The "Mighty Mississippi" exhibit, on display at the Missouri History Museum through April 2021, puts the grandeur of North America's greatest river in context with the cultures that have grown and thrived around it
Visitors entering the 6,000 sq ft special exhibit are met with a huge video screen and up close views from river boats to flooding events. The exhibit features more than 200 artifacts, many dating back over 1,000 years. The large exhibit space is strategically broken up into 4 sections into allow amble opportunity to discover the regional heritage of the Middle Mississippi watershed as revealed through a diverse range of stories and artifacts that stem from the Mother of Rivers and its tributaries.
Detailed panels and audio describe the Mississippi River's impact from the largest and most influential American Indian centers of the Mississippian cultural period, the first civilization to rise on the great river more than a thousand years ago; to the vast European and Indian fur trade networks that forever changed the continent; to slavery and the Civil War; to the revolutionary steamboats, factories, and immigration of the Industrial Age.
The Missouri Historical Society houses and cares for one of the largest collections of intact Mississippian artifacts in the country. The exhibit features the largest display of Mississippian artifacts shown at the Missouri History Museum in three decades.
History: The Missouri Historical Society was established in 1866 to rescue "from oblivion the early history of the city and the state." In 1913, it moved into the newly constructed Jefferson Memorial Building. The Memorial Building stands on the site of the main entrance to the Louisiana Purchase Exposition, more commonly known as the 1904 World's Fair. It was built with the proceeds of the Fair in memory of Thomas Jefferson.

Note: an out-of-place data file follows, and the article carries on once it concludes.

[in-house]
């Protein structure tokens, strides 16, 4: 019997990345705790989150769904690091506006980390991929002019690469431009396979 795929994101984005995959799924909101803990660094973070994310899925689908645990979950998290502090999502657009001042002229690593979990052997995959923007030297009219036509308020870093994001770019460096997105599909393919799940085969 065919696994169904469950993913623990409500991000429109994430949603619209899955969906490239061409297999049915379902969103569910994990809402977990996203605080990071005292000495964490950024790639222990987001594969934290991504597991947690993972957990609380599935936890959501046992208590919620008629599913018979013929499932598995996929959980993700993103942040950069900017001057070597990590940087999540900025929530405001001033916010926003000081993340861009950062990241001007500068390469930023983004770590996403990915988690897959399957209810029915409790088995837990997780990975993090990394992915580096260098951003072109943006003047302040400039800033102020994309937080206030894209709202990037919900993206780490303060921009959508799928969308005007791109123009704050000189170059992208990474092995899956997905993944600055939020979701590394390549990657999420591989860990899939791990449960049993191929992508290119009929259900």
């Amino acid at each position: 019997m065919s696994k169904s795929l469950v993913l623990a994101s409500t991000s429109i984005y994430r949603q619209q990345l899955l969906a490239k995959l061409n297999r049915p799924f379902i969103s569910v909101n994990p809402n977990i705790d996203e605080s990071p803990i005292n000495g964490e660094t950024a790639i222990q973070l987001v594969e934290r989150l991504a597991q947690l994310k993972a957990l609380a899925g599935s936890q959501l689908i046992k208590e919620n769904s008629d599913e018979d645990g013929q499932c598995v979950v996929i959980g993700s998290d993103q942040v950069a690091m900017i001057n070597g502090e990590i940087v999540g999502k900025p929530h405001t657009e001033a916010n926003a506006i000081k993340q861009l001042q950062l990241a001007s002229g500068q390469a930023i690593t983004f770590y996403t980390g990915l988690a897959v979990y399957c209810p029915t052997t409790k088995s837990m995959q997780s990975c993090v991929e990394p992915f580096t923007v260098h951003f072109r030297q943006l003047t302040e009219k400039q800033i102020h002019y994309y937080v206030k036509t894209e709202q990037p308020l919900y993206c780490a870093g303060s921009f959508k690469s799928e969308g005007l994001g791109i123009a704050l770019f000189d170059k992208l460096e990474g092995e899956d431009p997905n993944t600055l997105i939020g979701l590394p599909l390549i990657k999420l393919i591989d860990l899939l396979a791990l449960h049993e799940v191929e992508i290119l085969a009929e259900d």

The Emerson Center, a 92,000-square-foot addition, provides the public with 24,000 square feet of additional exhibition space in four galleries, the Lee Auditorium with 347 seats, the Café St. Louis overlooking Forest Park, four fully equipped classrooms and a resource center, and the expansive Louisiana Purchase gift shop.
Directions: The Missouri History Museum is located at 5700 Lindell Boulevard, St. Louis, MO 63112. For more information, call 314-746-4599. (The Missouri History Museum in Forest Park and the MHS Library & Research Center on Skinker Blvd are scheduled to open Saturday, June 20, 2020. All visitors will need advanced tickets, which will be available via mohistory.org)
Displays feature more than 200 artifacts at the Mighty Mississippi Exhibit at Missouri History Museum.
This display provides detailed information on the building of the Eads Bridge in 1874, a model of a section of the bridge and a portrait of James Eads.
"Cahokia: The Departure of the Traders from Cahokia, 1150 AD" by artist Gary R. Lucy, Washington, MO, portrays life in largest and most influential American Indian centers of the Mississippian cultural period.
A life-size replica of the Lindbergh Plane hangs in the lobby of the Missouri History Museum.
The nine foot tall marble statue of Thomas Jefferson, designed by Karl Bitter, sits in the lobby of the Missouri History Museum.